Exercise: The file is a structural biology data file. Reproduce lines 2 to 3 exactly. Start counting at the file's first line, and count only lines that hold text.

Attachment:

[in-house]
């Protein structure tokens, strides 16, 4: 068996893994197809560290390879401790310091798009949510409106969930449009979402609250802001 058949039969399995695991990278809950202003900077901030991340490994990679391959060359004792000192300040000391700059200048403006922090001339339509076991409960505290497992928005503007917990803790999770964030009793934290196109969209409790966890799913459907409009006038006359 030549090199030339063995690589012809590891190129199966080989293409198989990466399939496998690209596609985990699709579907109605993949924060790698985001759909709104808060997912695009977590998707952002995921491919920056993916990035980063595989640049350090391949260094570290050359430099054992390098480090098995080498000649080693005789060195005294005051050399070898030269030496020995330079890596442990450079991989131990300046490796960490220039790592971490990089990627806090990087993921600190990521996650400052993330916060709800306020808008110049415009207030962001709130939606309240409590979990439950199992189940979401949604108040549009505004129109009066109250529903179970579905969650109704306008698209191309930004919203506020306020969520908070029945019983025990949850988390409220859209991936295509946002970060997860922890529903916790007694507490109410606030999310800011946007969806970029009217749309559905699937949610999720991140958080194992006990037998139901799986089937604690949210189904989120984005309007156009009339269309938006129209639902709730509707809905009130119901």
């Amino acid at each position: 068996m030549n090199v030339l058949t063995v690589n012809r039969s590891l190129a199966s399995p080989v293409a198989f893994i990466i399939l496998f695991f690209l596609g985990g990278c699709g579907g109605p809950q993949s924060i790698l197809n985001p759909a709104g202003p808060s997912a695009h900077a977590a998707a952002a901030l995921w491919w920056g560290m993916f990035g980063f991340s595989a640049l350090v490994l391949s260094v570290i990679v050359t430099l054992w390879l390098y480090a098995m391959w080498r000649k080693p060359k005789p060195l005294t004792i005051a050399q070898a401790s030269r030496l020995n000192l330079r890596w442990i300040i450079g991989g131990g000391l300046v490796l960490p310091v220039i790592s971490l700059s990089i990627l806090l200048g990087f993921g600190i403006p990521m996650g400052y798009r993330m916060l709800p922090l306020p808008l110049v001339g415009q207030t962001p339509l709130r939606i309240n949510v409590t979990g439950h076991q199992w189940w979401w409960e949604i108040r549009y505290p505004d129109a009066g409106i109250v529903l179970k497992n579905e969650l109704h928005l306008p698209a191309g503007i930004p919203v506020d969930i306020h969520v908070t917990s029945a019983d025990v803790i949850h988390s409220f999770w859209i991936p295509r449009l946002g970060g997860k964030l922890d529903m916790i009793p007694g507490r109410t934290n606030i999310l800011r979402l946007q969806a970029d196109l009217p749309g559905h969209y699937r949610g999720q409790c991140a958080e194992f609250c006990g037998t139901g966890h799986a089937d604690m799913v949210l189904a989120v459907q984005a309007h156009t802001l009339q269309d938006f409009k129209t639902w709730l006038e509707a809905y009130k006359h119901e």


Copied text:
């Protein structure tokens, strides 16, 4: 068996893994197809560290390879401790310091798009949510409106969930449009979402609250802001 058949039969399995695991990278809950202003900077901030991340490994990679391959060359004792000192300040000391700059200048403006922090001339339509076991409960505290497992928005503007917990803790999770964030009793934290196109969209409790966890799913459907409009006038006359 030549090199030339063995690589012809590891190129199966080989293409198989990466399939496998690209596609985990699709579907109605993949924060790698985001759909709104808060997912695009977590998707952002995921491919920056993916990035980063595989640049350090391949260094570290050359430099054992390098480090098995080498000649080693005789060195005294005051050399070898030269030496020995330079890596442990450079991989131990300046490796960490220039790592971490990089990627806090990087993921600190990521996650400052993330916060709800306020808008110049415009207030962001709130939606309240409590979990439950199992189940979401949604108040549009505004129109009066109250529903179970579905969650109704306008698209191309930004919203506020306020969520908070029945019983025990949850988390409220859209991936295509946002970060997860922890529903916790007694507490109410606030999310800011946007969806970029009217749309559905699937949610999720991140958080194992006990037998139901799986089937604690949210189904989120984005309007156009009339269309938006129209639902709730509707809905009130119901």
């Amino acid at each position: 068996m030549n090199v030339l058949t063995v690589n012809r039969s590891l190129a199966s399995p080989v293409a198989f893994i990466i399939l496998f695991f690209l596609g985990g990278c699709g579907g109605p809950q993949s924060i790698l197809n985001p759909a709104g202003p808060s997912a695009h900077a977590a998707a952002a901030l995921w491919w920056g560290m993916f990035g980063f991340s595989a640049l350090v490994l391949s260094v570290i990679v050359t430099l054992w390879l390098y480090a098995m391959w080498r000649k080693p060359k005789p060195l005294t004792i005051a050399q070898a401790s030269r030496l020995n000192l330079r890596w442990i300040i450079g991989g131990g000391l300046v490796l960490p310091v220039i790592s971490l700059s990089i990627l806090l200048g990087f993921g600190i403006p990521m996650g400052y798009r993330m916060l709800p922090l306020p808008l110049v001339g415009q207030t962001p339509l709130r939606i309240n949510v409590t979990g439950h076991q199992w189940w979401w409960e949604i108040r549009y505290p505004d129109a009066g409106i109250v529903l179970k497992n579905e969650l109704h928005l306008p698209a191309g503007i930004p919203v506020d969930i306020h969520v908070t917990s029945a019983d025990v803790i949850h988390s409220f999770w859209i991936p295509r449009l946002g970060g997860k964030l922890d529903m916790i009793p007694g507490r109410t934290n606030i999310l800011r979402l946007q969806a970029d196109l009217p749309g559905h969209y699937r949610g999720q409790c991140a958080e194992f609250c006990g037998t139901g966890h799986a089937d604690m799913v949210l189904a989120v459907q984005a309007h156009t802001l009339q269309d938006f409009k129209t639902w709730l006038e509707a809905y009130k006359h119901e």